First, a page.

Job applications, am-I-right? We’ve all been there. It’s a lengthy process, and anyone who is anyone will tell you the most tedious part about applying for jobs is the application itself.
Perhaps you’ve spent the last few hours on sites like Indeed.co.uk, tirelessly searching for a job that’s right for you. You may have come across a few that seem way out of your reach, or some that feel just too underwhelming for the skills you possess. Then, low and behold, you come across one that catches your eye. Good pay, and best of all, you’ve had similar experience in a previous role. But you might ask yourself, how on earth does one write an adequate-enough CV for it? And more importantly, how can my CV stand out in the application process?
Inevitably, an employers final call on who gets the desired job is mostly down to the application. Feeling the pressure? Sure, but never fear! Below are some of the greatest tips I’ve learnt when it comes to writing CVs for any kind of working role.
And whilst you’re here, check out the Aston Futures to find job vacancies, placement opportunities and events
1. Study the job description.
Okay, I don’t mean actually study it.
Most job offers will come with a separate section/document that details the responsibilities of the position you’re applying for. For instance, what your daily tasks are, or what you area of work is. Seems pretty straightforward enough, but most job descriptions will also list the type of skills potential employers are looking for. These can be anything; from having good IT skills and time management to being able to balance deadlines and good team-working abilities. Others will even go as far as to name the type of necessary or desirable work experience for the applicant. An employer offering a position in hospitality might ask what previous experiences you’ve had in that sector, for instance.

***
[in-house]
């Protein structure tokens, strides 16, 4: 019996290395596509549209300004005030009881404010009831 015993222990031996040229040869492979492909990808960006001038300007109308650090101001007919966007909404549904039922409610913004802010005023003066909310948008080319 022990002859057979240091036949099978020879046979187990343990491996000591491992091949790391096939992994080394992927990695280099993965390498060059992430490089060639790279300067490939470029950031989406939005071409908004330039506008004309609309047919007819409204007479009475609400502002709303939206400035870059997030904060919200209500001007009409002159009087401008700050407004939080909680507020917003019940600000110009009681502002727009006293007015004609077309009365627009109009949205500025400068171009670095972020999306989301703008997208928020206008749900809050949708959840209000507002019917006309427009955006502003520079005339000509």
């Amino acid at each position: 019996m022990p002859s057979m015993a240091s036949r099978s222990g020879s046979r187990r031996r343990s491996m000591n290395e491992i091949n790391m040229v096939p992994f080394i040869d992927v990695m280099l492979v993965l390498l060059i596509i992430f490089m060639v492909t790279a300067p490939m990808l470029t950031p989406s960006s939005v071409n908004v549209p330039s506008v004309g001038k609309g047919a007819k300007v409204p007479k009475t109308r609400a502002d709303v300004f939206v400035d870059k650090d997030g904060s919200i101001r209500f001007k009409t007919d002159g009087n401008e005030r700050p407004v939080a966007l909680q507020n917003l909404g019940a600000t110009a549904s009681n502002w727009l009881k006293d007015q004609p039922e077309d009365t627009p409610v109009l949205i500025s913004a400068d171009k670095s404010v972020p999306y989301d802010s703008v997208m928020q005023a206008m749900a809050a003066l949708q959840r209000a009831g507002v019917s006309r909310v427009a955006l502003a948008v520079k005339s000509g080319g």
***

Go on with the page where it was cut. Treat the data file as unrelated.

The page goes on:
If you’re unsure of where to begin with the application process, start from the job description. Ensure you have a thorough read of it, and make sure that it’s still the one you want to go for.
2. List previous experiences, skills and positions of responsibility.
Think back to your most recent achievements. This can be anything, from voluntary experiences, small part-time jobs, or even roles you’ve had during university. For instance, being a student representative. Identify what type of skills you’ve developed from these previous roles, such as developing communication skills or good organisation, and list any positions of responsibility you’ve had. For example, being a society committee member.
Employers want to know that the applicant has had previous experience in other work sectors, so they can carry the skills learnt from that into the role they’re applying for. No matter how big or small you previous experience was, or what kind of skill you’ve gained from it, make sure you’re listing it as something additional to put in your CV.
3. Tailor your CV to the job description.
Sure, it’s great that you have so much experience working in customer service, but how does this apply to the role you’re going for? What was it about working in customer service that makes you the right candidate for the job? What key skills did you learn from that experience that you can then apply to the next one?